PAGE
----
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JULIA - 1975
by Peter Straub
PB - $7.99
a man, a writer of great skill, respected by his peers and admired by
his readers. We all know his name. In 1979 he wrote a book called GHOST
STORY and became a legend. But before GHOST STORY, there was JULIA.
Besides being a damn fine ghost story in its own right, JULIA is probably the finest modern gothic novel (if 1975 can still be considered modern that is) that I can name. Not gothic,
or "Goth," like white pancake and black lipstick is gothic, but gothic like Mary Shelly and Bram Stoker. To me JULIA is to ghosts what DRACULA is to vampires and FRANKENSTIEN is to mad scientists and monsters.
It is simply one of the best ghost stories (a dead tie with GHOST
STORY itself) I have ever read, but JULIA is not just a story about ghosts. It is a great people story too. Mostly
what I felt for the players in this story bordered between a low-grade
disgust and outright loathing, but damn it I felt these emotions with an intensity I hardly ever feel for real flesh and blood people, let alone characters on paper. The one sympathetic character (the only one I felt sympathy for anyway) was the book's namesake, Julia Lofting.
Julia Lofting: Scared, confused, and half mad from the tragic and gruesome death of her
daughter Kate, Julia Lofting begins what she hopes will be a new, happier
life. Just released from a short-term committal, Julia decides that her
husband's infidelities and cruelties are not worth bearing without their
daughter. She leaves Magnus Lofting, and after a short search buys an
old house on Ilchester Place. The house, predictably enough, seemed to call to her, draw her to it.
The day she moves in she sees a blond child playing in the park nearly, a girl so
like her dead daughter she at first believes it is Kate's ghost. This
girl is not like her Kate though; she does awful things. Circumstances
and the presence of the horrible ghostly child force Julia to explore
her place in her new home's past, and her ties to the malevolent child.
As she comes closer to learning the truth of her haunting, she is forced
to face the truth of her own daughter's death; not a constructive thing
for somebody who was already half mad.
Magnus Lofting: Domineering, powerful, Magnus Lofting will stop at nothing to get Julia
back by persuasion, force, or legal maneuvering. He is willing to commit
Julia for life if need be rather than lose her, or her family fortune.
The one thing he fears even more than losing Julia and her money, is the
possibility of his adopted brother, the hated Mark Berkeley gaining Julia's
affections and money for himself.
"I'd happily kill you if you ever slept with Mark," he had told her once, but does he mean it?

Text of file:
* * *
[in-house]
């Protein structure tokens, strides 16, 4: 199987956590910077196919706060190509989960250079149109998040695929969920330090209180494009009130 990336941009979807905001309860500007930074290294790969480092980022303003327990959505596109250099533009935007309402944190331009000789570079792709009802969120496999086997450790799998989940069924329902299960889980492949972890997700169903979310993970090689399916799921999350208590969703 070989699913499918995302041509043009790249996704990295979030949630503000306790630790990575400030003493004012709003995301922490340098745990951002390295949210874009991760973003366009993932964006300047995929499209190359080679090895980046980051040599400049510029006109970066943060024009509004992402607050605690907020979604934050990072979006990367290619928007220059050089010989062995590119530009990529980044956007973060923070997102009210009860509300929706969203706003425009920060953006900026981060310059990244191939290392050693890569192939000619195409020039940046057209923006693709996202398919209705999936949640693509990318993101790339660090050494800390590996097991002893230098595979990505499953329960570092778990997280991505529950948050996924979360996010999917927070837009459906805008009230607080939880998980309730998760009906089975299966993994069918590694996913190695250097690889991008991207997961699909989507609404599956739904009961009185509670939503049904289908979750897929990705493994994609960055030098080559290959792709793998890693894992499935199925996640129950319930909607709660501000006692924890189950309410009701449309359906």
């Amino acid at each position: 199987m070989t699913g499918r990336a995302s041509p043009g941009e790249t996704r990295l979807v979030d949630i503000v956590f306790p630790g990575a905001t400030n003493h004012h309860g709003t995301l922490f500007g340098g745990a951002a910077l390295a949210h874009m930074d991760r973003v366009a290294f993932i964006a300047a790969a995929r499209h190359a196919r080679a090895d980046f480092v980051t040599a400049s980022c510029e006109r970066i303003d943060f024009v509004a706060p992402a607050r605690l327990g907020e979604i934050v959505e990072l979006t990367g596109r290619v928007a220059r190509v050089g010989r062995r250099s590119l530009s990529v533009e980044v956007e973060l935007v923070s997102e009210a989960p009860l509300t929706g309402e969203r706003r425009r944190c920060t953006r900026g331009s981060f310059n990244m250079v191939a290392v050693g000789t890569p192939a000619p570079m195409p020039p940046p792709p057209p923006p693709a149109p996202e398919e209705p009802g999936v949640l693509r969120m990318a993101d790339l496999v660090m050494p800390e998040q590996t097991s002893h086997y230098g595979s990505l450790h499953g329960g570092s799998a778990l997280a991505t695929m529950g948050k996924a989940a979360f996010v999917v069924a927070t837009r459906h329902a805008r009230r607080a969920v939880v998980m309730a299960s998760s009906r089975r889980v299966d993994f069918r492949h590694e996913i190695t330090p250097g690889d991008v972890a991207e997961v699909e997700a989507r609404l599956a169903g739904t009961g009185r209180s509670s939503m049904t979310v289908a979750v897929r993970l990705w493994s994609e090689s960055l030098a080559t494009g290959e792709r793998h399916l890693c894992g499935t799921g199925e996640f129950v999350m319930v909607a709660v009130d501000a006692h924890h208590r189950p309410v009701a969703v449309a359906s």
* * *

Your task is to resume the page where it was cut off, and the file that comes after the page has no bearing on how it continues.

Lily Lofting: Cold, calculating, and possessive of her brother, Magnus, Lily Lofting
at first despises Julia's intrusion into her brother's life, and her family.
Only the passage of time and the birth of her niece, Kate, will soften
her attitude toward the young American girl who married her brother. Or
maybe it's the extravagant gifts Magnus buys her with Julia's money. When
Julia leaves Magnus she confides in Lily, even going as far as showing
her soon to be ex-sister-in-law her new home. Though Lily immediately
betrays Julia to Magnus, she plays the part of friend to Julia, and loving
sister to Mark, to the hilt. Where do her true loyalties rest? Is she
under Magnus's control, or does she control Magnus?
Mark Berkeley: Shiftless and irresponsible, Mark is a teacher, self styled communist,
and wanna-be writer. His interest in Julia began the moment he met her
as Magnus's intended bride. He is attracted to Julia in more ways then
one, her looks, soft-spoken intelligence, and (I'm seeing a pattern here)
her money. More than that though, he sees her as a chance to hurt Magnus, the brother who never accepted him.
When Julia leaves Magnus, Mark sees his opportunity to snub his adoptive brother
in a truly monumental way. His friendly flirtations in the past, and the
dangerous friendship he and Julia had shared behind Magnus's back pave
the way for Mark's sleazy plan.
But there is more to Mark than meets the eye. He is the wild card in JULIA.
Olivia Rudge: Poor lost soul, or evil incarnate? JULIA is a tale of intrigue, dysfunction, and death wrapped in a tight and highly readable package. Peter Straub is a master, and if GHOST STORY didn't prove it to you then JULIA will.
I give JULIA a confident 5 bookwyrms. Now go read it!
This review copyright 2001 E.C.McMullen Jr.
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